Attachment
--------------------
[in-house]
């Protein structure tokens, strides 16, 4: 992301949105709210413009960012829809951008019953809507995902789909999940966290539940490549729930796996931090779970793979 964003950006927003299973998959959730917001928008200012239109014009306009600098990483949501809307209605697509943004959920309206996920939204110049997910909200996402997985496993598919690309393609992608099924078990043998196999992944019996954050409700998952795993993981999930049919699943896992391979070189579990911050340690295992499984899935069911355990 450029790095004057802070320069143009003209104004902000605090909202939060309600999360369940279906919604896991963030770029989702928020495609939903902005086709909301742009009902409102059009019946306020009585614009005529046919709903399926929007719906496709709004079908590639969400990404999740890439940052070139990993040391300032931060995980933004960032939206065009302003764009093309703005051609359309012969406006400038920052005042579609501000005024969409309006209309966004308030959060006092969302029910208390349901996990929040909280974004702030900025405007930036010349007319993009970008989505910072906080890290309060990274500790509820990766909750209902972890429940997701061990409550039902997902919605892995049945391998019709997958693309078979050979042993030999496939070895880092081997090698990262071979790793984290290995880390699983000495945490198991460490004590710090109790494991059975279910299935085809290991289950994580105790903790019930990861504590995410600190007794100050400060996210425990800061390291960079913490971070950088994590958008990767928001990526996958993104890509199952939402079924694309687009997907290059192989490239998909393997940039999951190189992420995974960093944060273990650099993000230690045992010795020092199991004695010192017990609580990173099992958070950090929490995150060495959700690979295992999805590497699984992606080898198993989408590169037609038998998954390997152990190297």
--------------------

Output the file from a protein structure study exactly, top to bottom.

[in-house]
């Protein structure tokens, strides 16, 4: 992301949105709210413009960012829809951008019953809507995902789909999940966290539940490549729930796996931090779970793979 964003950006927003299973998959959730917001928008200012239109014009306009600098990483949501809307209605697509943004959920309206996920939204110049997910909200996402997985496993598919690309393609992608099924078990043998196999992944019996954050409700998952795993993981999930049919699943896992391979070189579990911050340690295992499984899935069911355990 450029790095004057802070320069143009003209104004902000605090909202939060309600999360369940279906919604896991963030770029989702928020495609939903902005086709909301742009009902409102059009019946306020009585614009005529046919709903399926929007719906496709709004079908590639969400990404999740890439940052070139990993040391300032931060995980933004960032939206065009302003764009093309703005051609359309012969406006400038920052005042579609501000005024969409309006209309966004308030959060006092969302029910208390349901996990929040909280974004702030900025405007930036010349007319993009970008989505910072906080890290309060990274500790509820990766909750209902972890429940997701061990409550039902997902919605892995049945391998019709997958693309078979050979042993030999496939070895880092081997090698990262071979790793984290290995880390699983000495945490198991460490004590710090109790494991059975279910299935085809290991289950994580105790903790019930990861504590995410600190007794100050400060996210425990800061390291960079913490971070950088994590958008990767928001990526996958993104890509199952939402079924694309687009997907290059192989490239998909393997940039999951190189992420995974960093944060273990650099993000230690045992010795020092199991004695010192017990609580990173099992958070950090929490995150060495959700690979295992999805590497699984992606080898198993989408590169037609038998998954390997152990190297």